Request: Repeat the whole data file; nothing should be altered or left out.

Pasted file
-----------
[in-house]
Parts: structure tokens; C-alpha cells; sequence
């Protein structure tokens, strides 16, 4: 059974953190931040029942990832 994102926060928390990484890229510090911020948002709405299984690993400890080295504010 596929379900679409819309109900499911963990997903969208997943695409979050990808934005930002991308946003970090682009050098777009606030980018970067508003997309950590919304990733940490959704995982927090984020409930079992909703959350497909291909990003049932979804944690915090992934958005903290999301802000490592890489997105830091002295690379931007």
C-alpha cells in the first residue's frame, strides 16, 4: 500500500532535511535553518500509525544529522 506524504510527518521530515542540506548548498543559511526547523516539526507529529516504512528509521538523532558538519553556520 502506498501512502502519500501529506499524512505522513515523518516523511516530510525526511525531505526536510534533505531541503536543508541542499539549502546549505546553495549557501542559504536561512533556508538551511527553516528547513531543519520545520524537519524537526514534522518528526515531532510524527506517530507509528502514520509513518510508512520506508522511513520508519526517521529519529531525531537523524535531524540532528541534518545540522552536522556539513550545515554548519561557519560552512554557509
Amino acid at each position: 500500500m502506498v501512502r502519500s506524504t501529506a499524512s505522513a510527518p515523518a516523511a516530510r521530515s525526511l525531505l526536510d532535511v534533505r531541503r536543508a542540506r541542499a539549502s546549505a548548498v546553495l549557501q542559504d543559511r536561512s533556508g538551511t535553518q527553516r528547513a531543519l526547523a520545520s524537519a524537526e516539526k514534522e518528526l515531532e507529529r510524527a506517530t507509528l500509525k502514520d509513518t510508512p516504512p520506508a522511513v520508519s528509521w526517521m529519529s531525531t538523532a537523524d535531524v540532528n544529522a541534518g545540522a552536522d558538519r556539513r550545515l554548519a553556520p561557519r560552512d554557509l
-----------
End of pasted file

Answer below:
[in-house]
Parts: structure tokens; C-alpha cells; sequence
């Protein structure tokens, strides 16, 4: 059974953190931040029942990832 994102926060928390990484890229510090911020948002709405299984690993400890080295504010 596929379900679409819309109900499911963990997903969208997943695409979050990808934005930002991308946003970090682009050098777009606030980018970067508003997309950590919304990733940490959704995982927090984020409930079992909703959350497909291909990003049932979804944690915090992934958005903290999301802000490592890489997105830091002295690379931007």
C-alpha cells in the first residue's frame, strides 16, 4: 500500500532535511535553518500509525544529522 506524504510527518521530515542540506548548498543559511526547523516539526507529529516504512528509521538523532558538519553556520 502506498501512502502519500501529506499524512505522513515523518516523511516530510525526511525531505526536510534533505531541503536543508541542499539549502546549505546553495549557501542559504536561512533556508538551511527553516528547513531543519520545520524537519524537526514534522518528526515531532510524527506517530507509528502514520509513518510508512520506508522511513520508519526517521529519529531525531537523524535531524540532528541534518545540522552536522556539513550545515554548519561557519560552512554557509
Amino acid at each position: 500500500m502506498v501512502r502519500s506524504t501529506a499524512s505522513a510527518p515523518a516523511a516530510r521530515s525526511l525531505l526536510d532535511v534533505r531541503r536543508a542540506r541542499a539549502s546549505a548548498v546553495l549557501q542559504d543559511r536561512s533556508g538551511t535553518q527553516r528547513a531543519l526547523a520545520s524537519a524537526e516539526k514534522e518528526l515531532e507529529r510524527a506517530t507509528l500509525k502514520d509513518t510508512p516504512p520506508a522511513v520508519s528509521w526517521m529519529s531525531t538523532a537523524d535531524v540532528n544529522a541534518g545540522a552536522d558538519r556539513r550545515l554548519a553556520p561557519r560552512d554557509l